Functional Training Exercises

What Are Functional Training Exercises?

What are the best functional training exercises? It depends upon what your specific needs are. It also depends upon your physical condition, your medical history, how much time and/or money for a personal trainer, if applicable, you are willing to spend. Functional training could be anything from an NFL linebacker looking for more explosiveness laterally, to a grandmother looking to be able to get out of bed comfortably and safely. For the sake of this blog, however, I will focus on the restorative and/or geriatric applications. My sport specific training article can be found here.

Functional training exercises are essential for older folks who simply want to enhance their quality of life. They are also essential for those rehabilitating injuries or medical conditions. As a longtime personal trainer in Austin, I’ve done 23 cardiac rehabilitations, and countless other rehabilitations for clients from all walks. They could have torn a meniscus, damaged a rotator cuff such as the supraspinatus, had a full knee or shoulder replacement, and so on.

That said, the appropriate functional training exercises for your specific needs, depends greatly upon what those needs are. Functional training exercises are also very beneficial for those looking to avoid injuries as they get older. For example, if a person in their 60s, with a decently clean bill of health is interested in doing some workouts to ensure they’ll be able to get up out of a chair for years to come, presumably anyway, they would need to work all of the muscles of the legs including the gluteals, hamstrings, quadriceps, etc. They would also be advised to work some abdominal as well as core muscles as that has a great amount to do not only with getting up and down, but with overall stability as well.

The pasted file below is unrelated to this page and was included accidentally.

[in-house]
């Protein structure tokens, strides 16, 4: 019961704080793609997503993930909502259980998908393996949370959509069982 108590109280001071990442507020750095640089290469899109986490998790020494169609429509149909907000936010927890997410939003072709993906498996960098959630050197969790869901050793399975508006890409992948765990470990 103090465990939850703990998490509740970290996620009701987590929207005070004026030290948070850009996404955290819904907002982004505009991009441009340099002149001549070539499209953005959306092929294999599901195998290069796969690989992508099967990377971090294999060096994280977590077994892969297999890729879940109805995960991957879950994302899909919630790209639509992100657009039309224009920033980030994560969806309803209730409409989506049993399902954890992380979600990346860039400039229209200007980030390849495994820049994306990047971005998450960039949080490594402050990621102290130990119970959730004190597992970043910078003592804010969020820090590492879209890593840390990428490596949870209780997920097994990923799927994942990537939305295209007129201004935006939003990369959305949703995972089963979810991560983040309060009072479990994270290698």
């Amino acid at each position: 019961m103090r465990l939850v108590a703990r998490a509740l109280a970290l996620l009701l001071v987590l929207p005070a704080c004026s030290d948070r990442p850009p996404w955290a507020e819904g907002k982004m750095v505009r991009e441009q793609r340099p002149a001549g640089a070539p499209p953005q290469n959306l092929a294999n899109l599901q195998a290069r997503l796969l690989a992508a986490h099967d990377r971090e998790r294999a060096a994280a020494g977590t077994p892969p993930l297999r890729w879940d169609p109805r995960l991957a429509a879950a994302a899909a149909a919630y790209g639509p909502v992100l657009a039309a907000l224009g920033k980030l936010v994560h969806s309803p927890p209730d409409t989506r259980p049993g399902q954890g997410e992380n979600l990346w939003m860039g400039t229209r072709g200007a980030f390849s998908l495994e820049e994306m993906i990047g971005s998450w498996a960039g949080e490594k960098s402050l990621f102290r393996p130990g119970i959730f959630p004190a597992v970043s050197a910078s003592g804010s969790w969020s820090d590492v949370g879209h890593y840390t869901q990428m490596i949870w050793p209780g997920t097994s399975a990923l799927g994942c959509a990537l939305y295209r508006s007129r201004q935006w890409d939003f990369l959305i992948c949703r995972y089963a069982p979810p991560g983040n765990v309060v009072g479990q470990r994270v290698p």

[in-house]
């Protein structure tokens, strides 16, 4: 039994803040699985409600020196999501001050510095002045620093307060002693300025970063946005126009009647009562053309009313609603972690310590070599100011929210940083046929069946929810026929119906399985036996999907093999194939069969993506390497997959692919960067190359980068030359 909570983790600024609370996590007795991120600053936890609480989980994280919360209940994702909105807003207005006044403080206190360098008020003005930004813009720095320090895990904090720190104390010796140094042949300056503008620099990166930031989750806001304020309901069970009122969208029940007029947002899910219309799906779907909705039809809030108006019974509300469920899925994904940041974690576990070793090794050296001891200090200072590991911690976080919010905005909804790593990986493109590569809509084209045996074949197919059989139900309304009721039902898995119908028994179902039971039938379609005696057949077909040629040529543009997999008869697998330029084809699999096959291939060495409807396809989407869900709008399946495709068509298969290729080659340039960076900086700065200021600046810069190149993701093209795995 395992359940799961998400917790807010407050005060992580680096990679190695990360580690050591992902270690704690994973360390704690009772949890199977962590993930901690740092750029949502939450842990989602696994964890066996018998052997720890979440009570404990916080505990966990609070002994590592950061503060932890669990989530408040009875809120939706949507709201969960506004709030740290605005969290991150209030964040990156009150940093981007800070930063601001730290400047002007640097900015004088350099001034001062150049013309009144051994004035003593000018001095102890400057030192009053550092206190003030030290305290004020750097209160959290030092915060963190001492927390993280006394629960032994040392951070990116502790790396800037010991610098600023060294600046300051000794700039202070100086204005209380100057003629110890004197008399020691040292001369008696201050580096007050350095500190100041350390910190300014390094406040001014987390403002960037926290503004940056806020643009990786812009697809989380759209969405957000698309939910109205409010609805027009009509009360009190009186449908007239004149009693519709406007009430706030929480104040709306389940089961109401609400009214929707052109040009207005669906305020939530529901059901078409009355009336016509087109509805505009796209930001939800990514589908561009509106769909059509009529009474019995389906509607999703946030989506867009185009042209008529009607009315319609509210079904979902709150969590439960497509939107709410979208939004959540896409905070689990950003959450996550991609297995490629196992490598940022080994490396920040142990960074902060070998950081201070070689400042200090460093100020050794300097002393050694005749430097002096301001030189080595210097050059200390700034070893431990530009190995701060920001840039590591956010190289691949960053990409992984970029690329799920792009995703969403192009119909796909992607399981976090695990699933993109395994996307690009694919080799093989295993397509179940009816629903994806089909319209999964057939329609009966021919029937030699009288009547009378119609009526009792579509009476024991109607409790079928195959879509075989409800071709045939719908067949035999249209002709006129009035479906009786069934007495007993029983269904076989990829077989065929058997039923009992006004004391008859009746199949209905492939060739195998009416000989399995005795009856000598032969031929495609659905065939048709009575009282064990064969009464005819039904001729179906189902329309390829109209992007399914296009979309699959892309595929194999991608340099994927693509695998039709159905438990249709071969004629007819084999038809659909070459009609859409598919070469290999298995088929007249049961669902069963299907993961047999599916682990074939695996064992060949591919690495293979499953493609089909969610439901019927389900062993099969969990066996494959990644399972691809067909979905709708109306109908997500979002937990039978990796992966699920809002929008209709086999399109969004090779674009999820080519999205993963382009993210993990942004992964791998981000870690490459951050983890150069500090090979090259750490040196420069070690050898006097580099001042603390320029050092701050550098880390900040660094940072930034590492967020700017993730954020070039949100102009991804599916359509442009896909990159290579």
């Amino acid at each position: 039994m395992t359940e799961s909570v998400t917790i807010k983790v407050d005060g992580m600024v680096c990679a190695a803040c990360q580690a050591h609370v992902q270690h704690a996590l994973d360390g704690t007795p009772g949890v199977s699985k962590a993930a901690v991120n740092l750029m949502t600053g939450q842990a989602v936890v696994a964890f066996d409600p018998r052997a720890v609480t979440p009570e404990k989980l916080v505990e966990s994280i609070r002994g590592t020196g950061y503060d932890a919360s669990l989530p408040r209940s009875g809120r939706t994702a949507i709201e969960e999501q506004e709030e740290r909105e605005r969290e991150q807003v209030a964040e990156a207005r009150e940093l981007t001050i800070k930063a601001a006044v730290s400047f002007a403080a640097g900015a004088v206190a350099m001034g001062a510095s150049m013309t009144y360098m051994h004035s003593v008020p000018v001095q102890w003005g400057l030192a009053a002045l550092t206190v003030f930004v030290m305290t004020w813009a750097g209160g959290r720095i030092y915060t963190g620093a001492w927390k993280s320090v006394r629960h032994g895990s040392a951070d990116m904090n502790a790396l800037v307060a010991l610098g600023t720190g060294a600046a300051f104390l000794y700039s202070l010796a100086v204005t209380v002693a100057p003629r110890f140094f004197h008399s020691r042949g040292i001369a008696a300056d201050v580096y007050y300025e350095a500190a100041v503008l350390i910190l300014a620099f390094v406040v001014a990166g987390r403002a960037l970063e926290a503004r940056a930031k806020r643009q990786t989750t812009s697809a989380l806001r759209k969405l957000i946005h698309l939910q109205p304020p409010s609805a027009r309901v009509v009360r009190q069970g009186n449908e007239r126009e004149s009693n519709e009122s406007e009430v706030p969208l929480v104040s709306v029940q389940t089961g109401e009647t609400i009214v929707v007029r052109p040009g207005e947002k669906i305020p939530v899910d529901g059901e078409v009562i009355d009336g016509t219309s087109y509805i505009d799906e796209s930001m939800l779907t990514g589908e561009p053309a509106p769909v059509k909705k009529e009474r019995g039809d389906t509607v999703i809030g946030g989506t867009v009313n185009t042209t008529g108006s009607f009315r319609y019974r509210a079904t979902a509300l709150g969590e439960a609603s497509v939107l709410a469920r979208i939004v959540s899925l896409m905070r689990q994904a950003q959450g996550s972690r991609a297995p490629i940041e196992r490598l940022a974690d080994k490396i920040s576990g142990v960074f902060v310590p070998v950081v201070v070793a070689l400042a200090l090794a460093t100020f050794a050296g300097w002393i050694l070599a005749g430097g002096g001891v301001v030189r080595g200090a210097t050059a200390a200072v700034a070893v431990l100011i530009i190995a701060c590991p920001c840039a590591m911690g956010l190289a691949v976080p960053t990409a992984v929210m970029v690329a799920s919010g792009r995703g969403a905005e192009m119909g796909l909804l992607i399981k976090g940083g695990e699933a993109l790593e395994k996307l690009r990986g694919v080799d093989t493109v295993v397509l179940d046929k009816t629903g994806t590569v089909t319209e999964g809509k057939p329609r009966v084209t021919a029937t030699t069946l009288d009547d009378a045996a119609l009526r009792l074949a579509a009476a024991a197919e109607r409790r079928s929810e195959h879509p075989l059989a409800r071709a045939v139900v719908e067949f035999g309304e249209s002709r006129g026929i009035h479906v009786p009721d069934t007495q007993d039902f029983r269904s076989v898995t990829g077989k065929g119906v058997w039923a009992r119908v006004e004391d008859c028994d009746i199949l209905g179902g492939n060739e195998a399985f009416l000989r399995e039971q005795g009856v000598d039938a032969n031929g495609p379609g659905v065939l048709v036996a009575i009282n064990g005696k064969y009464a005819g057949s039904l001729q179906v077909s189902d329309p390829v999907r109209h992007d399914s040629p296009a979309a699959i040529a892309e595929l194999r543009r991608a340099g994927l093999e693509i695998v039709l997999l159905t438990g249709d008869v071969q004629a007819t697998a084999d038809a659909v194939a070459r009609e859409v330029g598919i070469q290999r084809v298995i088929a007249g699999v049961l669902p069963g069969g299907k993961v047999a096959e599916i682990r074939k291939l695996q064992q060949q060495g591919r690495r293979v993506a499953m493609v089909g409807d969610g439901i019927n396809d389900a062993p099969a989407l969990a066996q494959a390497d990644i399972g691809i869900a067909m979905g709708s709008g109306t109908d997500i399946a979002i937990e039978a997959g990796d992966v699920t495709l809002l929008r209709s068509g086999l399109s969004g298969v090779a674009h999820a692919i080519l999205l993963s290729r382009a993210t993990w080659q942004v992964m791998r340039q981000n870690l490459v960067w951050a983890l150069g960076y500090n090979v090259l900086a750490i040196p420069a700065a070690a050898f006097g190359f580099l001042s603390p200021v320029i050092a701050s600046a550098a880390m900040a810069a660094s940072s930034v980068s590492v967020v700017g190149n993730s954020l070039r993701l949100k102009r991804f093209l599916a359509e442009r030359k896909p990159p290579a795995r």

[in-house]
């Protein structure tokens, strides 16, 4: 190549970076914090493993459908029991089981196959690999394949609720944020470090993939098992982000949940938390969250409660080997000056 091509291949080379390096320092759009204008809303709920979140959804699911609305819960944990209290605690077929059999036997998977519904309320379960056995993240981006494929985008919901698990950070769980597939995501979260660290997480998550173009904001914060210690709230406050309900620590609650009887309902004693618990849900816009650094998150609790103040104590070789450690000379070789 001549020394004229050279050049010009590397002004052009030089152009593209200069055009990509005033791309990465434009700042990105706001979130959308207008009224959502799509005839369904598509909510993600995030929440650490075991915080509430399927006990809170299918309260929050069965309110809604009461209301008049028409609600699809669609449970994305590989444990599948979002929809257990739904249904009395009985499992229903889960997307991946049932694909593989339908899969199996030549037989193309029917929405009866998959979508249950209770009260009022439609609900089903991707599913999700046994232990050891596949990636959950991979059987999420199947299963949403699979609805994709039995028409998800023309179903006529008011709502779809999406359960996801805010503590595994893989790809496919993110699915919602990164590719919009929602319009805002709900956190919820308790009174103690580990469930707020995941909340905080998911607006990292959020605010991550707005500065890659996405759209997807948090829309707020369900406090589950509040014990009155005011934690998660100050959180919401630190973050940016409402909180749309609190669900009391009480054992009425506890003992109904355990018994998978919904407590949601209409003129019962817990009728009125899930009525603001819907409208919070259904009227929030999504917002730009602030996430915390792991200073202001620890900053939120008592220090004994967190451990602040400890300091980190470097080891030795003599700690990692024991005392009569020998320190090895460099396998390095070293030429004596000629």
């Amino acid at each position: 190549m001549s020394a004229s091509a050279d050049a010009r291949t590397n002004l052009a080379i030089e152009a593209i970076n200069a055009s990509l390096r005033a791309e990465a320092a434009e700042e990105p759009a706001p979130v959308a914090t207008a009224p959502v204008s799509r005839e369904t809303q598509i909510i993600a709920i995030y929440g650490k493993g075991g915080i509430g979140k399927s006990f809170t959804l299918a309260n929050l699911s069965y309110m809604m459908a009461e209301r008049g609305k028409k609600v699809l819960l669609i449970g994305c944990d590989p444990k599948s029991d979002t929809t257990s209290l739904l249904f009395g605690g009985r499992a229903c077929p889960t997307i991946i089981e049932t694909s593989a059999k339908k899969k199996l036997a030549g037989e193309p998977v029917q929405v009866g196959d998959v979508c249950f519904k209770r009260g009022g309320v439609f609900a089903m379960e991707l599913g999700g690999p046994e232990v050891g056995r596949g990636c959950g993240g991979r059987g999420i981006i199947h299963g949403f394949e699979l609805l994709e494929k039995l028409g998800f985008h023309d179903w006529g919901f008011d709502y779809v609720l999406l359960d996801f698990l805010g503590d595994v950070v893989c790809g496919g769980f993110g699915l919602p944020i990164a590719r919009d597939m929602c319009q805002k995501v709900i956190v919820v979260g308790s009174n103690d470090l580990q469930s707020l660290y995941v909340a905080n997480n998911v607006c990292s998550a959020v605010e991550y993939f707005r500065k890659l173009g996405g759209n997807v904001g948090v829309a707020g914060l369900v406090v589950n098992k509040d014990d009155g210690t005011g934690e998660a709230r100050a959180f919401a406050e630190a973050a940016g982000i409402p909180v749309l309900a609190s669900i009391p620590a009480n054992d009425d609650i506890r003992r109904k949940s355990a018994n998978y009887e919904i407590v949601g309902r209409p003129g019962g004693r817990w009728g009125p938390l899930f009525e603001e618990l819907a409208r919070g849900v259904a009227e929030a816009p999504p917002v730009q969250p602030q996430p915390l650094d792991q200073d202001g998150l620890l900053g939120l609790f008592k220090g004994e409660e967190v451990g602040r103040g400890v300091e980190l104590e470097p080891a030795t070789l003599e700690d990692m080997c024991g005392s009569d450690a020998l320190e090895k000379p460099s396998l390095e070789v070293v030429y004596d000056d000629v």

What are some good functional training exercises? It depends upon you, and your situation, as I previously mentioned. Generally speaking, however, assisted/non assisted body weight squats are great for developing various leg muscles. Seated boats are good for the abdominals and the core. They also can strengthen the hip flexors known as the psoas, iliopsoas, as well as the iliacus muscles, which play a great role in the settlement of the pelvis, and correspondingly, the strength of the low back muscles, which we rely greatly upon for posture. Leg extensions are excellent for quadricep development, particularly the vastus medialis, which plays a huge role in the stability and tracking of the patella.

Some exercises could be defined as functional training exercises for some, but generally speaking, I would hesitate to do so. Those would include pushups and planks, as so much of the form is dictated by the ability to hold one’s shoulders in the proper place and not shrug the trapezius muscles throughout the range of motion or you’re simply exacerbating the tightness that leads you to do it in the first place.